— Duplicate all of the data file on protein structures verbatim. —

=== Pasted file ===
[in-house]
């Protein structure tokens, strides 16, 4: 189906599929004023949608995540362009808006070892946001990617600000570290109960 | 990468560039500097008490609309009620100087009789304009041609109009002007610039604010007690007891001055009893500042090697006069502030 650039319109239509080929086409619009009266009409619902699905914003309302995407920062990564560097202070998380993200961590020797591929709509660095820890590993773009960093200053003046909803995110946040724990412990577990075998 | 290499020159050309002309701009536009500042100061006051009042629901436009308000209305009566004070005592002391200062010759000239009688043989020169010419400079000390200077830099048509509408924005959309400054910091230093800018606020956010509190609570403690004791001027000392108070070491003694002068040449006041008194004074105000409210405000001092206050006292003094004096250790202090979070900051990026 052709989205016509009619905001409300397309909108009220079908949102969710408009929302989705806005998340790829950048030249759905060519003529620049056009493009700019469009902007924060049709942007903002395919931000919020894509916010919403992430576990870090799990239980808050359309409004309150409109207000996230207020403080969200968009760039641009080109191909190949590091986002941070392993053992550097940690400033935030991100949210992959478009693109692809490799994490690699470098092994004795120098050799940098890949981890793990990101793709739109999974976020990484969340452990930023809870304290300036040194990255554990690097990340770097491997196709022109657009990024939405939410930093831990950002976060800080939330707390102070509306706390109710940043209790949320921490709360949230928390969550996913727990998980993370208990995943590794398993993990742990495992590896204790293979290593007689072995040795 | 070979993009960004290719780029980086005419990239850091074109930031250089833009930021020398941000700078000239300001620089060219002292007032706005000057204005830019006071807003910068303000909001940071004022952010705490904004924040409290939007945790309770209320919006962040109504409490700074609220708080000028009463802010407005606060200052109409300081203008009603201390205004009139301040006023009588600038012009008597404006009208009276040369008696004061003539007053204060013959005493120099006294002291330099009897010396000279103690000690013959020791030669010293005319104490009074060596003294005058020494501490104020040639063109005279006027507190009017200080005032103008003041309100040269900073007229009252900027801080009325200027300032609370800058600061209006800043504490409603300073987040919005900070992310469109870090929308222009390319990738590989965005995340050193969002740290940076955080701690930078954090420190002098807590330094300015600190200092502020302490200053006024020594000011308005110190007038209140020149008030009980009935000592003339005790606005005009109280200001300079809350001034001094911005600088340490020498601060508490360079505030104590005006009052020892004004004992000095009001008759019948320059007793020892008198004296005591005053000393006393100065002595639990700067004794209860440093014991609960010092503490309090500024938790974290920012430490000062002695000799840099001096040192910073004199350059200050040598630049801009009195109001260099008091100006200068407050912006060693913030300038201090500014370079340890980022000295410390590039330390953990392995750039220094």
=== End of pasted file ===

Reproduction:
[in-house]
């Protein structure tokens, strides 16, 4: 189906599929004023949608995540362009808006070892946001990617600000570290109960 | 990468560039500097008490609309009620100087009789304009041609109009002007610039604010007690007891001055009893500042090697006069502030 650039319109239509080929086409619009009266009409619902699905914003309302995407920062990564560097202070998380993200961590020797591929709509660095820890590993773009960093200053003046909803995110946040724990412990577990075998 | 290499020159050309002309701009536009500042100061006051009042629901436009308000209305009566004070005592002391200062010759000239009688043989020169010419400079000390200077830099048509509408924005959309400054910091230093800018606020956010509190609570403690004791001027000392108070070491003694002068040449006041008194004074105000409210405000001092206050006292003094004096250790202090979070900051990026 052709989205016509009619905001409300397309909108009220079908949102969710408009929302989705806005998340790829950048030249759905060519003529620049056009493009700019469009902007924060049709942007903002395919931000919020894509916010919403992430576990870090799990239980808050359309409004309150409109207000996230207020403080969200968009760039641009080109191909190949590091986002941070392993053992550097940690400033935030991100949210992959478009693109692809490799994490690699470098092994004795120098050799940098890949981890793990990101793709739109999974976020990484969340452990930023809870304290300036040194990255554990690097990340770097491997196709022109657009990024939405939410930093831990950002976060800080939330707390102070509306706390109710940043209790949320921490709360949230928390969550996913727990998980993370208990995943590794398993993990742990495992590896204790293979290593007689072995040795 | 070979993009960004290719780029980086005419990239850091074109930031250089833009930021020398941000700078000239300001620089060219002292007032706005000057204005830019006071807003910068303000909001940071004022952010705490904004924040409290939007945790309770209320919006962040109504409490700074609220708080000028009463802010407005606060200052109409300081203008009603201390205004009139301040006023009588600038012009008597404006009208009276040369008696004061003539007053204060013959005493120099006294002291330099009897010396000279103690000690013959020791030669010293005319104490009074060596003294005058020494501490104020040639063109005279006027507190009017200080005032103008003041309100040269900073007229009252900027801080009325200027300032609370800058600061209006800043504490409603300073987040919005900070992310469109870090929308222009390319990738590989965005995340050193969002740290940076955080701690930078954090420190002098807590330094300015600190200092502020302490200053006024020594000011308005110190007038209140020149008030009980009935000592003339005790606005005009109280200001300079809350001034001094911005600088340490020498601060508490360079505030104590005006009052020892004004004992000095009001008759019948320059007793020892008198004296005591005053000393006393100065002595639990700067004794209860440093014991609960010092503490309090500024938790974290920012430490000062002695000799840099001096040192910073004199350059200050040598630049801009009195109001260099008091100006200068407050912006060693913030300038201090500014370079340890980022000295410390590039330390953990392995750039220094």